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Cornyn on 14th Amendment, Section 4: “That’s Crazy Talk”

A Republican was finally asked about the Constitutional option for the debt limit, and seeing how that would defuse the bomb they rigged, timed, and lit, John Cornyn dismissed that as “crazy talk.” Cornyn just asserts that and moves on inside the confines of the hostage-taking situation his party has created. It quite literally does not compute.

Given that Cornyn is such a noted Constitutional scholar, obviously his two-word response should be given a certain degree of weight. But Yale law professor Jack Balkin has also returned to this playing field with more on how the legislative debate over the 14th Amendment provides a window into the true intent of this measure. It’s an interesting discussion. He says that Sen. Ben Wade, the leader of the Radical Republicans at the time, provided important insight in his proposal to guarantee Union as well as Confederate debt, because of his leadership role and how it mirrored the thinking of the committee that drafted the amendment. He then rebuts an argument that Section 4 merely talks about “repudiating” debt rather than “defaulting.” Here’s a bit of that (remember for this that the Republicans of the post-Civil War era were the ones who wanted to assure that the public debt “shall not be questioned”):

Much of the language in the debates speaks about repudiating the public debt (or obligations). Why should we think that the framers were at all concerned with merely defaulting (or threatening to default) on public debt? As I read Stern, he is saying that merely defaulting on government debt, or merely threatening to default on government debt should not be understood as “questioning” the validity of the public debt as long as the debt is not formally repudiated.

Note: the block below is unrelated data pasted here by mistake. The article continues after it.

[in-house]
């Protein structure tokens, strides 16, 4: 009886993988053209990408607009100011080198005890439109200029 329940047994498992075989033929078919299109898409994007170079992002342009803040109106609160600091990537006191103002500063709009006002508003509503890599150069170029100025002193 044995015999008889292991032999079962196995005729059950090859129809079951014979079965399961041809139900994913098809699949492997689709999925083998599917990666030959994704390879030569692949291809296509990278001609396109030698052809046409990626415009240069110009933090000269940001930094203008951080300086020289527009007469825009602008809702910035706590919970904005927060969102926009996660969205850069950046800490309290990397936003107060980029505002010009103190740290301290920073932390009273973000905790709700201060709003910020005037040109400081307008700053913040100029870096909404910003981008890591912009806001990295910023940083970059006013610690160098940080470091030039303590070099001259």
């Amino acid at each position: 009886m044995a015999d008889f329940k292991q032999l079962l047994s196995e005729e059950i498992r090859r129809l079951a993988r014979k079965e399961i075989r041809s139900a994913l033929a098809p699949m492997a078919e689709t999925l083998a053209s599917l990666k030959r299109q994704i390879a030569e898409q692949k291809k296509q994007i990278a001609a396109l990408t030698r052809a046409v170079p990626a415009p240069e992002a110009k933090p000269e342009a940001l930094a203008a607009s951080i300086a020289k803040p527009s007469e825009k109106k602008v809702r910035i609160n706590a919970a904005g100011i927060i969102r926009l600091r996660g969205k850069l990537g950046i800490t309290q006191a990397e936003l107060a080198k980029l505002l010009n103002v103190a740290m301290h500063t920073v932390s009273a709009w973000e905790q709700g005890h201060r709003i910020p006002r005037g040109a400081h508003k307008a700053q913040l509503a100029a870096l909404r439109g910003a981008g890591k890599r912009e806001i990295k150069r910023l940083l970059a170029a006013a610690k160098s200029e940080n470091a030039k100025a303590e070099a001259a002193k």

I think that this reading is artificially narrow. It is inconsistent with the political context that produced Section 4, because it would not give the Republicans the sort of assurances they needed. We should interpret section 4 so that it solved the political problems that the Republicans wanted to solve. If our proposed interpretation does not solve those problems, it is very likely that we have picked the wrong reading […]

I would suggest that this is very sort of thing that the Republicans were worried about. They feared that the Democrats would use a future economic crisis over the debt to wring political concessions. The Republicans believed that the ex-rebels and their sympathizers would someday return to power, and they wanted to prevent them from making payment of the public debt into a weapon of political threat and reprisal. If the practices I have just described would not constitute a violation of section 4, then the section is practically meaningless.

Read the whole thing, but in essence, Balkin continues to insist that the legislative intent of Section 4 of the 14th Amendment is the same now as it was then, to stop an aggressive political party from using the threat of withholding payment on the debt to achieve their goals.

Brian Beutler and Ryan J. Reilly delved a bit deeper into this, and found that the Office of Legal Counsel (and its new leader, Virginia Seitz) would have to make an opinion formalizing this interpretation of the Constitution, and the Administration would have to weather attacks from Congress, a possible impeachment, and potentially some court battles to pull this off. That does seem like a bridge too far for this crew. But remember, the Treasury Secretary pulled that Constitution out of his pocket back in May to send a message.

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David Dayen

David Dayen